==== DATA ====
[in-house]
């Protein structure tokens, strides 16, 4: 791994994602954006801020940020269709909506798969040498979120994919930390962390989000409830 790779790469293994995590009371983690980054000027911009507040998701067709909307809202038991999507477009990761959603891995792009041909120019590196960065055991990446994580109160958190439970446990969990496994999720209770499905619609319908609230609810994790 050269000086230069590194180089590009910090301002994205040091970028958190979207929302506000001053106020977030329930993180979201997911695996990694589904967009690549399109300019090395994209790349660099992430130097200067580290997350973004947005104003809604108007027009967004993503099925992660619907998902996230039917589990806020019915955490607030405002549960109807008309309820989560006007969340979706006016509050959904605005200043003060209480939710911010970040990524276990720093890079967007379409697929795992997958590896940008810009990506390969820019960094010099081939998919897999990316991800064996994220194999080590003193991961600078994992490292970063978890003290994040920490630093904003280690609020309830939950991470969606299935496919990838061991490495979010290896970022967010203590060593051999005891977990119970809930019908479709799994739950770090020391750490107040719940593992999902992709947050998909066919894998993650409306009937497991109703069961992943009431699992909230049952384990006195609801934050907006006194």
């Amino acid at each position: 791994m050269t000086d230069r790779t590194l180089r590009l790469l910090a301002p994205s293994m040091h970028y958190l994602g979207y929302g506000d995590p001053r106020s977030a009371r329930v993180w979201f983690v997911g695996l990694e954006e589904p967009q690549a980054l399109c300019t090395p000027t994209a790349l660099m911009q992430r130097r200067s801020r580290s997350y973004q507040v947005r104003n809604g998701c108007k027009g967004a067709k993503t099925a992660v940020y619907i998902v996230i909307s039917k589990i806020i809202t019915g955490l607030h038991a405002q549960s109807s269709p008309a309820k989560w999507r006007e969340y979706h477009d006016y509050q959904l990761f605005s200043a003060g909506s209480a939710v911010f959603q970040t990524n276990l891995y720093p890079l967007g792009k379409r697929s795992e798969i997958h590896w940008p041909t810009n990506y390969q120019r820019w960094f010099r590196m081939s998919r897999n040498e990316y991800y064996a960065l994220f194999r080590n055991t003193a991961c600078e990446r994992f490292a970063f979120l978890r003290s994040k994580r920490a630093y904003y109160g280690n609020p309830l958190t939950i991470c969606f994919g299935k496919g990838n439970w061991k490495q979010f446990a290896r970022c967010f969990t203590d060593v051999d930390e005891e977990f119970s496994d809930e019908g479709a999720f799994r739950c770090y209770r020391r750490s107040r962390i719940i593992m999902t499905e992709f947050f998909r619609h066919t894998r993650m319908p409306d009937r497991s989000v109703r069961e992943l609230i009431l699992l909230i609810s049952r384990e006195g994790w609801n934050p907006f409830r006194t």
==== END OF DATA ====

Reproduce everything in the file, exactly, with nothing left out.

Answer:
[in-house]
């Protein structure tokens, strides 16, 4: 791994994602954006801020940020269709909506798969040498979120994919930390962390989000409830 790779790469293994995590009371983690980054000027911009507040998701067709909307809202038991999507477009990761959603891995792009041909120019590196960065055991990446994580109160958190439970446990969990496994999720209770499905619609319908609230609810994790 050269000086230069590194180089590009910090301002994205040091970028958190979207929302506000001053106020977030329930993180979201997911695996990694589904967009690549399109300019090395994209790349660099992430130097200067580290997350973004947005104003809604108007027009967004993503099925992660619907998902996230039917589990806020019915955490607030405002549960109807008309309820989560006007969340979706006016509050959904605005200043003060209480939710911010970040990524276990720093890079967007379409697929795992997958590896940008810009990506390969820019960094010099081939998919897999990316991800064996994220194999080590003193991961600078994992490292970063978890003290994040920490630093904003280690609020309830939950991470969606299935496919990838061991490495979010290896970022967010203590060593051999005891977990119970809930019908479709799994739950770090020391750490107040719940593992999902992709947050998909066919894998993650409306009937497991109703069961992943009431699992909230049952384990006195609801934050907006006194």
């Amino acid at each position: 791994m050269t000086d230069r790779t590194l180089r590009l790469l910090a301002p994205s293994m040091h970028y958190l994602g979207y929302g506000d995590p001053r106020s977030a009371r329930v993180w979201f983690v997911g695996l990694e954006e589904p967009q690549a980054l399109c300019t090395p000027t994209a790349l660099m911009q992430r130097r200067s801020r580290s997350y973004q507040v947005r104003n809604g998701c108007k027009g967004a067709k993503t099925a992660v940020y619907i998902v996230i909307s039917k589990i806020i809202t019915g955490l607030h038991a405002q549960s109807s269709p008309a309820k989560w999507r006007e969340y979706h477009d006016y509050q959904l990761f605005s200043a003060g909506s209480a939710v911010f959603q970040t990524n276990l891995y720093p890079l967007g792009k379409r697929s795992e798969i997958h590896w940008p041909t810009n990506y390969q120019r820019w960094f010099r590196m081939s998919r897999n040498e990316y991800y064996a960065l994220f194999r080590n055991t003193a991961c600078e990446r994992f490292a970063f979120l978890r003290s994040k994580r920490a630093y904003y109160g280690n609020p309830l958190t939950i991470c969606f994919g299935k496919g990838n439970w061991k490495q979010f446990a290896r970022c967010f969990t203590d060593v051999d930390e005891e977990f119970s496994d809930e019908g479709a999720f799994r739950c770090y209770r020391r750490s107040r962390i719940i593992m999902t499905e992709f947050f998909r619609h066919t894998r993650m319908p409306d009937r497991s989000v109703r069961e992943l609230i009431l699992l909230i609810s049952r384990e006195g994790w609801n934050p907006f409830r006194t």